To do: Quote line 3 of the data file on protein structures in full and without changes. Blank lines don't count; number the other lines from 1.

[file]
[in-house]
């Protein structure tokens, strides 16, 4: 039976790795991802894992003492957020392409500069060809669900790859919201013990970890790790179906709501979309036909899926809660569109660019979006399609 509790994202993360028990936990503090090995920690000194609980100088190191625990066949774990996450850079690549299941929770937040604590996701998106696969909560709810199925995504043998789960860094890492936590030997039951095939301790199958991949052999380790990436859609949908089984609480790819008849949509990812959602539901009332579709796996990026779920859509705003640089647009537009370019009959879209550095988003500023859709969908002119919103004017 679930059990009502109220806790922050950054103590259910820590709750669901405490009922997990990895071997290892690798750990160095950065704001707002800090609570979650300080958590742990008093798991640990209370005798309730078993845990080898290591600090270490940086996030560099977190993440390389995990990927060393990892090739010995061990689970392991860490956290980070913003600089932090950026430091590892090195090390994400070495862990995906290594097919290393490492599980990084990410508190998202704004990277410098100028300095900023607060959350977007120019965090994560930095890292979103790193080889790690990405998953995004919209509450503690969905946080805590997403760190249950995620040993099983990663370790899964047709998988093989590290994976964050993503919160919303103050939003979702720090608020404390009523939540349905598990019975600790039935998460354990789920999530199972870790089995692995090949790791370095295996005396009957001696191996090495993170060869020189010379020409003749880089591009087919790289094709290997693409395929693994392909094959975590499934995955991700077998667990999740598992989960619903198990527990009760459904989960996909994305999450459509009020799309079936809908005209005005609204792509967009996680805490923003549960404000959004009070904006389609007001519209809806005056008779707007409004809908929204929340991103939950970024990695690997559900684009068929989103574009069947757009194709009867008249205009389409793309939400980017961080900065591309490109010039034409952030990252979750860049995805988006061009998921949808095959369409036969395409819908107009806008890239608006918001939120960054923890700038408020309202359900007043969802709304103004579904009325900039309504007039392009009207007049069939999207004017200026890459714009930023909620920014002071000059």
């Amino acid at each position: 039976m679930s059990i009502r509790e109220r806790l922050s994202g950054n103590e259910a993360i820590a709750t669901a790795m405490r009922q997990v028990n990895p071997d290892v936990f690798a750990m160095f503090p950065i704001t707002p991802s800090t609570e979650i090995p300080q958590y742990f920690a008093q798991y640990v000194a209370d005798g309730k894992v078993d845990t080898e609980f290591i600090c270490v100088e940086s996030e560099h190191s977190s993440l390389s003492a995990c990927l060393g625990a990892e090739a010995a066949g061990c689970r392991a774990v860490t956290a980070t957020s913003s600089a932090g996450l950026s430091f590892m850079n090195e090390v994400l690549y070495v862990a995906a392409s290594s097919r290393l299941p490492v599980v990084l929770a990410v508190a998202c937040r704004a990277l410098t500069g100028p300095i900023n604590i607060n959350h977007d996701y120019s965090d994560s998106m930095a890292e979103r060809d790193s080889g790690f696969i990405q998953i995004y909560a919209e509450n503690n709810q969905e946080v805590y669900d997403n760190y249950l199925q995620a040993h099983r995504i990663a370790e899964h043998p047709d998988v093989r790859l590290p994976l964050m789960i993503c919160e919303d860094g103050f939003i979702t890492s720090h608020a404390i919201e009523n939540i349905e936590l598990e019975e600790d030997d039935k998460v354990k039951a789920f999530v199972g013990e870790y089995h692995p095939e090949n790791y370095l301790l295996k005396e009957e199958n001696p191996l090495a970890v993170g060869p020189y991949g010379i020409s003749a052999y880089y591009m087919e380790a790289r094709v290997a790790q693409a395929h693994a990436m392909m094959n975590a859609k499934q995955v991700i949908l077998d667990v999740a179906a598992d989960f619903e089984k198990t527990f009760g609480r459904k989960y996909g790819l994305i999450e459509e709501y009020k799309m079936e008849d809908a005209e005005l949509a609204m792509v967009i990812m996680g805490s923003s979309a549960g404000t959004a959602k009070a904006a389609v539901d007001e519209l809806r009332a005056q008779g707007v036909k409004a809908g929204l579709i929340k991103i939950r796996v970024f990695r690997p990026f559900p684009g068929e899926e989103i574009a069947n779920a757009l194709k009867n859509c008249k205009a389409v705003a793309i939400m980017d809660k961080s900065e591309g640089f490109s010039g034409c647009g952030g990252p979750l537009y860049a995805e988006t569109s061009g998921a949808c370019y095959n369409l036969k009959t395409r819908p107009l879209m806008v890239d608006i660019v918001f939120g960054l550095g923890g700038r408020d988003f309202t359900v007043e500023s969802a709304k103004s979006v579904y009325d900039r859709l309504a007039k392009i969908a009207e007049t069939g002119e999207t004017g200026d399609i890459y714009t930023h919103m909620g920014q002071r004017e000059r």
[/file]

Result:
């Amino acid at each position: 039976m679930s059990i009502r509790e109220r806790l922050s994202g950054n103590e259910a993360i820590a709750t669901a790795m405490r009922q997990v028990n990895p071997d290892v936990f690798a750990m160095f503090p950065i704001t707002p991802s800090t609570e979650i090995p300080q958590y742990f920690a008093q798991y640990v000194a209370d005798g309730k894992v078993d845990t080898e609980f290591i600090c270490v100088e940086s996030e560099h190191s977190s993440l390389s003492a995990c990927l060393g625990a990892e090739a010995a066949g061990c689970r392991a774990v860490t956290a980070t957020s913003s600089a932090g996450l950026s430091f590892m850079n090195e090390v994400l690549y070495v862990a995906a392409s290594s097919r290393l299941p490492v599980v990084l929770a990410v508190a998202c937040r704004a990277l410098t500069g100028p300095i900023n604590i607060n959350h977007d996701y120019s965090d994560s998106m930095a890292e979103r060809d790193s080889g790690f696969i990405q998953i995004y909560a919209e509450n503690n709810q969905e946080v805590y669900d997403n760190y249950l199925q995620a040993h099983r995504i990663a370790e899964h043998p047709d998988v093989r790859l590290p994976l964050m789960i993503c919160e919303d860094g103050f939003i979702t890492s720090h608020a404390i919201e009523n939540i349905e936590l598990e019975e600790d030997d039935k998460v354990k039951a789920f999530v199972g013990e870790y089995h692995p095939e090949n790791y370095l301790l295996k005396e009957e199958n001696p191996l090495a970890v993170g060869p020189y991949g010379i020409s003749a052999y880089y591009m087919e380790a790289r094709v290997a790790q693409a395929h693994a990436m392909m094959n975590a859609k499934q995955v991700i949908l077998d667990v999740a179906a598992d989960f619903e089984k198990t527990f009760g609480r459904k989960y996909g790819l994305i999450e459509e709501y009020k799309m079936e008849d809908a005209e005005l949509a609204m792509v967009i990812m996680g805490s923003s979309a549960g404000t959004a959602k009070a904006a389609v539901d007001e519209l809806r009332a005056q008779g707007v036909k409004a809908g929204l579709i929340k991103i939950r796996v970024f990695r690997p990026f559900p684009g068929e899926e989103i574009a069947n779920a757009l194709k009867n859509c008249k205009a389409v705003a793309i939400m980017d809660k961080s900065e591309g640089f490109s010039g034409c647009g952030g990252p979750l537009y860049a995805e988006t569109s061009g998921a949808c370019y095959n369409l036969k009959t395409r819908p107009l879209m806008v890239d608006i660019v918001f939120g960054l550095g923890g700038r408020d988003f309202t359900v007043e500023s969802a709304k103004s979006v579904y009325d900039r859709l309504a007039k392009i969908a009207e007049t069939g002119e999207t004017g200026d399609i890459y714009t930023h919103m909620g920014q002071r004017e000059r």